After shooting his brother-in-law, Mac, in the shoulder, Bishop James Greenleaf (Keith David) is now coping with the fallout from the violence and its cause: Mac’s serial sexual abuse of underage girls, including the bishop’s own daughter, Faith.
His crimes exposed by another daughter, Grace (Merle Dandrige), Mac (Gregory Alan Williams) sits in jail wondering if there’s really a hell.
Despite the role Grace played in exposing the truth about Mac, Bishop Greenleaf and Grace are alienated. He cannot forgive her for going immediately to the police about Mac; if she had only given him a little time, as he asked, what could have been “merely scandalous” wouldn’t have become “cataclysmic.”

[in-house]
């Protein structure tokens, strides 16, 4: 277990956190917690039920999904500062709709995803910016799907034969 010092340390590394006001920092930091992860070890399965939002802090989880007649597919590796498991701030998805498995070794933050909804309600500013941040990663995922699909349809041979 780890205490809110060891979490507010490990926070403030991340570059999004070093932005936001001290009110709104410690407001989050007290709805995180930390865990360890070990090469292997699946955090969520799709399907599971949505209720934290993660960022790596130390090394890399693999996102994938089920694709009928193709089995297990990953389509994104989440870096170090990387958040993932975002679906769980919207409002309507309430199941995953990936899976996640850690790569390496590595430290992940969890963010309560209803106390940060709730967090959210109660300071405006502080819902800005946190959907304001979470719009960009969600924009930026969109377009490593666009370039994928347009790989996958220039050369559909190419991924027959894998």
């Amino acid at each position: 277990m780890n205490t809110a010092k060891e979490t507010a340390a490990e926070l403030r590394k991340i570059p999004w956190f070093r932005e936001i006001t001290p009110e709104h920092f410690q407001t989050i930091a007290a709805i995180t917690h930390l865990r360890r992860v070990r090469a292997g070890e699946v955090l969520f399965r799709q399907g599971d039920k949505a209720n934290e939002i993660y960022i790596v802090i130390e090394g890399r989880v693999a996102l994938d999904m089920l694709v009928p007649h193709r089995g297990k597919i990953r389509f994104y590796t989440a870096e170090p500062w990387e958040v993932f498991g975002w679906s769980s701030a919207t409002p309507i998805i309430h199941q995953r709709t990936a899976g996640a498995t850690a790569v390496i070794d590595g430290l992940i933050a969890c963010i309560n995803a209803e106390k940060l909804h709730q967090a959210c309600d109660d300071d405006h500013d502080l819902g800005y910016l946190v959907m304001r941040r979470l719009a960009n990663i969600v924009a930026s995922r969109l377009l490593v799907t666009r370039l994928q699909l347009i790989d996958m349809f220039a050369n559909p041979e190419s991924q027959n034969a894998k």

These are only the major story complications in the weekly hour-long drama, Greenleaf. Power plays and sexual tensions abound.
Expectations Created by Advance Publicity
This summary makes the series sound like the fulfillment of its advance publicity, which promised plenty of scandal involving an African-American clergyman, his dynastic family and their mega-church.
The PR campaign foreshadowed so much mendacity that the show’s producer, Oprah Winfrey, felt compelled to call TD Jakes, America’s most popular African-American pastor, with assurances that the show was not based on him.